dd: writing to ‘/dev/sdc’: Input/output error
106497+0 records in
106496+0 records out
54525952 bytes (55 MB) copied, 1.70583 s, 32.0 MB/s
dd: writing to ‘/dev/sdd’: Input/output error
106497+0 records in
106496+0 records out
54525952 bytes (55 MB) copied, 1.70417 s, 32.0 MB/s
dd: writing to ‘/dev/sde’: Input/output error
106497+0 records in
106496+0 records out
54525952 bytes (55 MB) copied, 1.71813 s, 31.7 MB/s
dd: writing to ‘/dev/sdf’: Input/output error
106497+0 records in
106496+0 records out
54525952 bytes (55 MB) copied, 1.71157 s, 31.9 MB/s

If anyone here could share some insight as to what might be causing this, I'd be grateful. I'm inclined to follow occam's razor here and go straight for the HDD's, the only doubt stems from the unlikelihood of four failed HDD's out of box.

I will be driving to the site tomorrow for a physical inspection & to report my assessment of this machine to the higher ups. If there's something I should physically inspect (beyond cables/connections/power supply) please let me know.

Thanks.

  • When you say SMART "ok", do you just mean the overall health? Are any individual raw counters for reallocated or pending sectors non-zero? Drives don't immediately declare themselves failed on the first bad sector, even though it is unreadable. Use smartctl -x /dev/sda or something. But it's highly suspicious that it's the same LBA on all disks. – Peter Cordes Jun 18 at 6:42
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Your dd tests show the four disks all failing at the same LBA address. As it is extremely improbable that four disks all fail at the exact same location, I strongly suspect it is due to controller or cabling issues.

  • 1
    It's difficult to tell without further testing. Anyway, the first think I would control/replace is the cables attaching the controller to the backplane. – shodanshok Jun 17 at 12:33
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    High data-rate cables, as 6/12 Gbs SATA/SAS ones, are not only about electrical continuity, but mainly about signal clearness and low noise. Try to physically clear the connectors and reseat the cables. If the error persists, try changing them and, finally, try a different controller. – shodanshok Jun 17 at 13:21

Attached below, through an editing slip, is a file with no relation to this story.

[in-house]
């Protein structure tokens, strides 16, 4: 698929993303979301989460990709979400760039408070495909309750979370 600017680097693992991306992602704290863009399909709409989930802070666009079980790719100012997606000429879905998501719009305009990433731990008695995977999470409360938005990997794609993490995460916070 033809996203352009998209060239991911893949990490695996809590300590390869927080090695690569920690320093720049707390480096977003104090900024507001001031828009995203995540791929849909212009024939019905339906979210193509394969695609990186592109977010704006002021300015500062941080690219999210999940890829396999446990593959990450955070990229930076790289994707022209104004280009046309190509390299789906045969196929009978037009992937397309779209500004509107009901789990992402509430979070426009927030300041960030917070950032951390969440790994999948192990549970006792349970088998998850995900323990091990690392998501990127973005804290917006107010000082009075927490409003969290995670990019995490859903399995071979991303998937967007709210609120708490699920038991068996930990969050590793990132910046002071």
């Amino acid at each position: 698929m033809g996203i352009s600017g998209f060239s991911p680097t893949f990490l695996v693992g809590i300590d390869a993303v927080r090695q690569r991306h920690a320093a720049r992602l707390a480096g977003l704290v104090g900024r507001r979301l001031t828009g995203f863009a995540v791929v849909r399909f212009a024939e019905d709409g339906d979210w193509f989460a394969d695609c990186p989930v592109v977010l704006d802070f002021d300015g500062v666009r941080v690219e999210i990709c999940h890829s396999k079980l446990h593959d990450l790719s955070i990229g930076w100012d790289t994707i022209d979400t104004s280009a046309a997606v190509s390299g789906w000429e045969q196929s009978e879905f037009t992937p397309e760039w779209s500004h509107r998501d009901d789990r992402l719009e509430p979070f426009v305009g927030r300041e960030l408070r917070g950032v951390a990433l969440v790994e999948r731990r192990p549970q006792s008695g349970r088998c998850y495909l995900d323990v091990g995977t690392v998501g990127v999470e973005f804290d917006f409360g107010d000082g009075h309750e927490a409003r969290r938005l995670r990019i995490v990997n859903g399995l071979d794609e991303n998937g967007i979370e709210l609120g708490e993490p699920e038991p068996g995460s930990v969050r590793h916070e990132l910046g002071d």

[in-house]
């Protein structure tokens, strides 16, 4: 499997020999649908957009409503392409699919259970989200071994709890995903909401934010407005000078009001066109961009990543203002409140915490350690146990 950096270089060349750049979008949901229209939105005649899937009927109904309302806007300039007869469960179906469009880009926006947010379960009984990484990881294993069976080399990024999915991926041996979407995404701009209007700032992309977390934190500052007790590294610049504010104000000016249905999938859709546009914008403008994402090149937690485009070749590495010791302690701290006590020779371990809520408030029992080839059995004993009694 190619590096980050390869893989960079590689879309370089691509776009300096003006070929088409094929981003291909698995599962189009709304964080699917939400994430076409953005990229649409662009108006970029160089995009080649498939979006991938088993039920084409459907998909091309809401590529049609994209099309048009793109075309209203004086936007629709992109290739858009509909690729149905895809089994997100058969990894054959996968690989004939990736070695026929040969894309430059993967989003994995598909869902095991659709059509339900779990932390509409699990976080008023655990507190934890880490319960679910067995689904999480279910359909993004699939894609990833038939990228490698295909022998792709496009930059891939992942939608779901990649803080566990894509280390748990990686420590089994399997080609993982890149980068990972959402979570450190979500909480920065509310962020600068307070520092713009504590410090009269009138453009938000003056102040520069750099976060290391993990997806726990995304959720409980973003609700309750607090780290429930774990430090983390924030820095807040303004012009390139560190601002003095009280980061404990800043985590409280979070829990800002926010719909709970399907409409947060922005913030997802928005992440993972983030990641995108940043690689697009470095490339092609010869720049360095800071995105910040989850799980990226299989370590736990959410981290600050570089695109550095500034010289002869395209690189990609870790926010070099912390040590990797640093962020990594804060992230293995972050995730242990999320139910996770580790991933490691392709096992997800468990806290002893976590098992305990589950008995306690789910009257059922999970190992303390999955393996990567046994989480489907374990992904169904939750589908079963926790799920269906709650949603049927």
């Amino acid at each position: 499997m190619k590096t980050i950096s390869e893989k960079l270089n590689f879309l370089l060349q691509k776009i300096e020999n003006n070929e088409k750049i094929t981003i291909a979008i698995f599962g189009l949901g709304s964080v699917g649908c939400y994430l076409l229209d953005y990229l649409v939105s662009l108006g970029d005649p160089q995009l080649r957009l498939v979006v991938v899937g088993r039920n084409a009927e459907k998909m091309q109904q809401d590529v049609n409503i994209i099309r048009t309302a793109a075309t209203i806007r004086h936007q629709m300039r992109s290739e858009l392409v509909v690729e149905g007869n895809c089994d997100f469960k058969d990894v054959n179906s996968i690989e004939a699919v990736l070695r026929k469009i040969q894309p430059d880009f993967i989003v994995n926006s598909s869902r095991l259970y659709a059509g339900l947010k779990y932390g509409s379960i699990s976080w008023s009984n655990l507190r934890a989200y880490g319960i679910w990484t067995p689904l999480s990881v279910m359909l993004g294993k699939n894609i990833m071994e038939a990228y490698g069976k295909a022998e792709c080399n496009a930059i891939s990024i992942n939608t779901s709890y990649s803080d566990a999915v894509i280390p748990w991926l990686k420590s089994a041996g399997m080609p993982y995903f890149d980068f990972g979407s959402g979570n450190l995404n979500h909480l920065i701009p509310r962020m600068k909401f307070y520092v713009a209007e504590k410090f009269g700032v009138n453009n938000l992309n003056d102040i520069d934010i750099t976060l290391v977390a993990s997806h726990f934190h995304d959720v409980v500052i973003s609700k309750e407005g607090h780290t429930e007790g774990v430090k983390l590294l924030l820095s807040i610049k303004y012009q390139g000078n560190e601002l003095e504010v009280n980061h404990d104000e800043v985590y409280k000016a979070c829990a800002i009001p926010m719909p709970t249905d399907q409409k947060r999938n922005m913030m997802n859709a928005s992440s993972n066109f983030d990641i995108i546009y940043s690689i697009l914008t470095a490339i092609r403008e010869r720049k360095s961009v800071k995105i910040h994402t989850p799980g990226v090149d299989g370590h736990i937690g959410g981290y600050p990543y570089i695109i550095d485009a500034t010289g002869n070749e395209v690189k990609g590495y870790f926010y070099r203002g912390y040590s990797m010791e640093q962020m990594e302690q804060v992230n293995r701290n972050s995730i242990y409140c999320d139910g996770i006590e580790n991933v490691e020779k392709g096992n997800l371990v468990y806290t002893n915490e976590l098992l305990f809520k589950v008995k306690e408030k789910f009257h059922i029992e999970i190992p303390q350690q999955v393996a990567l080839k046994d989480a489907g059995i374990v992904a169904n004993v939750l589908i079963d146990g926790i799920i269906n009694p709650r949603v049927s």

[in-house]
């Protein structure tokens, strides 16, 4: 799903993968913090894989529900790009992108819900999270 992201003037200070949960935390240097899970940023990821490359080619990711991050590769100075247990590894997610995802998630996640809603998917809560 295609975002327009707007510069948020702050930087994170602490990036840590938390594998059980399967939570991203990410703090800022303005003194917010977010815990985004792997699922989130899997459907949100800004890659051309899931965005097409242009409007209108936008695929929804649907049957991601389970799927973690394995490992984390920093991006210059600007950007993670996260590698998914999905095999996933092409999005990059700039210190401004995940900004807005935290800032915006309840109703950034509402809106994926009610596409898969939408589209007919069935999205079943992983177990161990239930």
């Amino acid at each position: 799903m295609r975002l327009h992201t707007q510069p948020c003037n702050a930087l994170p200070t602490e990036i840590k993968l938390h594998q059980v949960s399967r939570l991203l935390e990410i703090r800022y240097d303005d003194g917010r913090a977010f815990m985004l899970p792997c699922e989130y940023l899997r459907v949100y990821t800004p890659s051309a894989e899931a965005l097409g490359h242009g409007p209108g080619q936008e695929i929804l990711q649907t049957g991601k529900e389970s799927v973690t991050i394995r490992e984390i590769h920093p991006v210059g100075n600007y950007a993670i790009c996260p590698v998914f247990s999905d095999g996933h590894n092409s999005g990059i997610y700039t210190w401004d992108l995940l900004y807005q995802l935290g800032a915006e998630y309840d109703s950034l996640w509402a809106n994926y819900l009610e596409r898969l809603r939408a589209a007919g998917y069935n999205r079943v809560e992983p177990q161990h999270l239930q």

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    Same-LBA seems unlikely to be a cabling issue. Unless the data in that sector just happens to be some worst-case bit-sequence for some scrambling (to prevent extended runs of all-zero defeating self-clocking) or ECC over the SATA/SAS link. I'm not sure what encoding that link uses. Controller is plausible though; same LBA on each of multiple disks needs some kind of common factor explanation. – Peter Cordes Jun 18 at 6:40
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    @djsmiley2k It is difficult that all four ddended cached on the same, failing RAM address. Moreover, PERC's DRAM is ECC protected and, while ECC RAM also fails, it is relatively uncommon. That said, the controller can be the source of the issues so, if changing cables does not help, the OP should try swapping the controller. – shodanshok Jun 18 at 12:55
  • 2
    Well my friends, you were right. Cables + controllers swapped and now 600GB into a dd zeroing process and no errors thus far. Looks like everything's working correctly now. Thanks again for all the knowledge you've shared. I'm always grateful to this community for your expertise and willingness to share it. :) – Scu11y Jun 19 at 21:27